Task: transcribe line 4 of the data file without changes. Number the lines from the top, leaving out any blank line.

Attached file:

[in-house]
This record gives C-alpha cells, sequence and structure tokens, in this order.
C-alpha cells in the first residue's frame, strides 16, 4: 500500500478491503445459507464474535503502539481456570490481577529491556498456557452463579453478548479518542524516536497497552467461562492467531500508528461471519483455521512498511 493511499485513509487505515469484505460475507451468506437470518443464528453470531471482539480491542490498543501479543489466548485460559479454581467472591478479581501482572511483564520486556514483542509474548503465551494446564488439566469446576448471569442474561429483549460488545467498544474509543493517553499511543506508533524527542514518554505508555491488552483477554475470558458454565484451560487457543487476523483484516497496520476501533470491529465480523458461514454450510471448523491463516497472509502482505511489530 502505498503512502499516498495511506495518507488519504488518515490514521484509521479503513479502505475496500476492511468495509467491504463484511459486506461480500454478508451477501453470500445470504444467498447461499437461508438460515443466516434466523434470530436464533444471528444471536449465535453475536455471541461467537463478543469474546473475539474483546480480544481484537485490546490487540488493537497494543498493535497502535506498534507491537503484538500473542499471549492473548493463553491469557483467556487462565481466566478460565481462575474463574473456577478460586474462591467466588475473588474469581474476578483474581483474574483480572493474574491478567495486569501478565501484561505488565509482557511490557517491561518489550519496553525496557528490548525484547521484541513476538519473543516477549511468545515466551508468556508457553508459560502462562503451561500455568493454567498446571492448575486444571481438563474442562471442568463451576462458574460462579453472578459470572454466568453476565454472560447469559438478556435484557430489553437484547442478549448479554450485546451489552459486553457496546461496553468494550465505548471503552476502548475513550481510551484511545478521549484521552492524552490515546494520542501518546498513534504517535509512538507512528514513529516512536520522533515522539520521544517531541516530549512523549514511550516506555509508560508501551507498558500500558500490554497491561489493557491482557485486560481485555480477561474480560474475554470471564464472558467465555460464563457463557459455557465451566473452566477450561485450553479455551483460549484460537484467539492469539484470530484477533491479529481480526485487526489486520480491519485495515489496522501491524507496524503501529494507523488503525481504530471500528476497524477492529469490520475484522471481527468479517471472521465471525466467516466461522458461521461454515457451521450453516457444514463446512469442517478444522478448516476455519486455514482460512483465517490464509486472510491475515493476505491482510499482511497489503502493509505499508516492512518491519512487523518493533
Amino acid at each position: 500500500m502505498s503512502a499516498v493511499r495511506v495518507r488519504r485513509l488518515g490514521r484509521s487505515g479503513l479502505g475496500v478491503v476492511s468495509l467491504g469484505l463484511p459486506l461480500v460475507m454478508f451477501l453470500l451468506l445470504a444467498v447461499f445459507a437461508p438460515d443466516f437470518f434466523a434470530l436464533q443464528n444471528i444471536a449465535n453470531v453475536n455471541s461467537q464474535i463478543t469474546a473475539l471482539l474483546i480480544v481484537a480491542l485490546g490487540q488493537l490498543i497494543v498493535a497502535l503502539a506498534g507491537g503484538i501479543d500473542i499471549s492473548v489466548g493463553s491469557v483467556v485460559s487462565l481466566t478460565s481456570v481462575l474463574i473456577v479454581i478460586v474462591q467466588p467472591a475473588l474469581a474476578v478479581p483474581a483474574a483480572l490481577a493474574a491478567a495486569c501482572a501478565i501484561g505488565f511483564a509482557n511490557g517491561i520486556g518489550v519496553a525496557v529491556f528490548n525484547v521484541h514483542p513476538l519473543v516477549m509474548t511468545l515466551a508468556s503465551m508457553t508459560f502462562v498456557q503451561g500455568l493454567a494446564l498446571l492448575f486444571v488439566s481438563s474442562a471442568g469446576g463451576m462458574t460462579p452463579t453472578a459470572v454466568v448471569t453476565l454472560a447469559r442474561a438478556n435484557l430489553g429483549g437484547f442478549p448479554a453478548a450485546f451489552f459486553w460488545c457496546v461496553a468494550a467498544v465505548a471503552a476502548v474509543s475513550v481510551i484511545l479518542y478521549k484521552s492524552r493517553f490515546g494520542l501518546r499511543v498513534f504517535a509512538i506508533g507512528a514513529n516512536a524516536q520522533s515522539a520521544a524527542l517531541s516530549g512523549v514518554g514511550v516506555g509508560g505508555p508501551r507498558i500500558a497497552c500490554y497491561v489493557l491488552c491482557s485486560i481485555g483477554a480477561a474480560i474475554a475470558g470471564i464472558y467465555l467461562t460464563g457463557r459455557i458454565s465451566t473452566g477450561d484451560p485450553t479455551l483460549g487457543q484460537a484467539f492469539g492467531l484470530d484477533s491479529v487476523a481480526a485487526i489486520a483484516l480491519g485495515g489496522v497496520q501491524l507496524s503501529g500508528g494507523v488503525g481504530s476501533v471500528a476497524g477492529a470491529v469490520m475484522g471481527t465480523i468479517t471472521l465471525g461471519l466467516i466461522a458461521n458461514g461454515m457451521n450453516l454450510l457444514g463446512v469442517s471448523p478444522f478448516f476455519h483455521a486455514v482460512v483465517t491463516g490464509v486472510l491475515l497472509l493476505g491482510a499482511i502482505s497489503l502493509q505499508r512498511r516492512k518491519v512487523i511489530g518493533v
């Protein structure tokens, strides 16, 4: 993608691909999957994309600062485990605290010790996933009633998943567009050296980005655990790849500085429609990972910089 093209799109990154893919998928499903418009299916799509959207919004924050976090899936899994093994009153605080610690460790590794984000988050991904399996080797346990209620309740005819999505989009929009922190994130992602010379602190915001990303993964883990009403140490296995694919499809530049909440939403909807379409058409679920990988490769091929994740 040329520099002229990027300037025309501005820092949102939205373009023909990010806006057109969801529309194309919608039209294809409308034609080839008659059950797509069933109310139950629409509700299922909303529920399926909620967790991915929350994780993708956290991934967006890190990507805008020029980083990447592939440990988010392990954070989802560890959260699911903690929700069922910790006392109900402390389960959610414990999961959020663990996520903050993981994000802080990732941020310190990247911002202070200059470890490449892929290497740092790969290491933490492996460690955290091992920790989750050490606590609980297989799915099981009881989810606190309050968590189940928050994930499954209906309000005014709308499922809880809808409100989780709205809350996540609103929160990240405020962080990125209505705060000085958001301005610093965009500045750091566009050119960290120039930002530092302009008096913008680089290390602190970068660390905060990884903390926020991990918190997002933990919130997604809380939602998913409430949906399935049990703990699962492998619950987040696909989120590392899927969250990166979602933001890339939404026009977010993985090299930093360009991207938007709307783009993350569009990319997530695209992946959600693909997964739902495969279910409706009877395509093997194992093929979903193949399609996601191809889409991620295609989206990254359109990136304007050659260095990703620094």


Amino acid at each position: 500500500m502505498s503512502a499516498v493511499r495511506v495518507r488519504r485513509l488518515g490514521r484509521s487505515g479503513l479502505g475496500v478491503v476492511s468495509l467491504g469484505l463484511p459486506l461480500v460475507m454478508f451477501l453470500l451468506l445470504a444467498v447461499f445459507a437461508p438460515d443466516f437470518f434466523a434470530l436464533q443464528n444471528i444471536a449465535n453470531v453475536n455471541s461467537q464474535i463478543t469474546a473475539l471482539l474483546i480480544v481484537a480491542l485490546g490487540q488493537l490498543i497494543v498493535a497502535l503502539a506498534g507491537g503484538i501479543d500473542i499471549s492473548v489466548g493463553s491469557v483467556v485460559s487462565l481466566t478460565s481456570v481462575l474463574i473456577v479454581i478460586v474462591q467466588p467472591a475473588l474469581a474476578v478479581p483474581a483474574a483480572l490481577a493474574a491478567a495486569c501482572a501478565i501484561g505488565f511483564a509482557n511490557g517491561i520486556g518489550v519496553a525496557v529491556f528490548n525484547v521484541h514483542p513476538l519473543v516477549m509474548t511468545l515466551a508468556s503465551m508457553t508459560f502462562v498456557q503451561g500455568l493454567a494446564l498446571l492448575f486444571v488439566s481438563s474442562a471442568g469446576g463451576m462458574t460462579p452463579t453472578a459470572v454466568v448471569t453476565l454472560a447469559r442474561a438478556n435484557l430489553g429483549g437484547f442478549p448479554a453478548a450485546f451489552f459486553w460488545c457496546v461496553a468494550a467498544v465505548a471503552a476502548v474509543s475513550v481510551i484511545l479518542y478521549k484521552s492524552r493517553f490515546g494520542l501518546r499511543v498513534f504517535a509512538i506508533g507512528a514513529n516512536a524516536q520522533s515522539a520521544a524527542l517531541s516530549g512523549v514518554g514511550v516506555g509508560g505508555p508501551r507498558i500500558a497497552c500490554y497491561v489493557l491488552c491482557s485486560i481485555g483477554a480477561a474480560i474475554a475470558g470471564i464472558y467465555l467461562t460464563g457463557r459455557i458454565s465451566t473452566g477450561d484451560p485450553t479455551l483460549g487457543q484460537a484467539f492469539g492467531l484470530d484477533s491479529v487476523a481480526a485487526i489486520a483484516l480491519g485495515g489496522v497496520q501491524l507496524s503501529g500508528g494507523v488503525g481504530s476501533v471500528a476497524g477492529a470491529v469490520m475484522g471481527t465480523i468479517t471472521l465471525g461471519l466467516i466461522a458461521n458461514g461454515m457451521n450453516l454450510l457444514g463446512v469442517s471448523p478444522f478448516f476455519h483455521a486455514v482460512v483465517t491463516g490464509v486472510l491475515l497472509l493476505g491482510a499482511i502482505s497489503l502493509q505499508r512498511r516492512k518491519v512487523i511489530g518493533v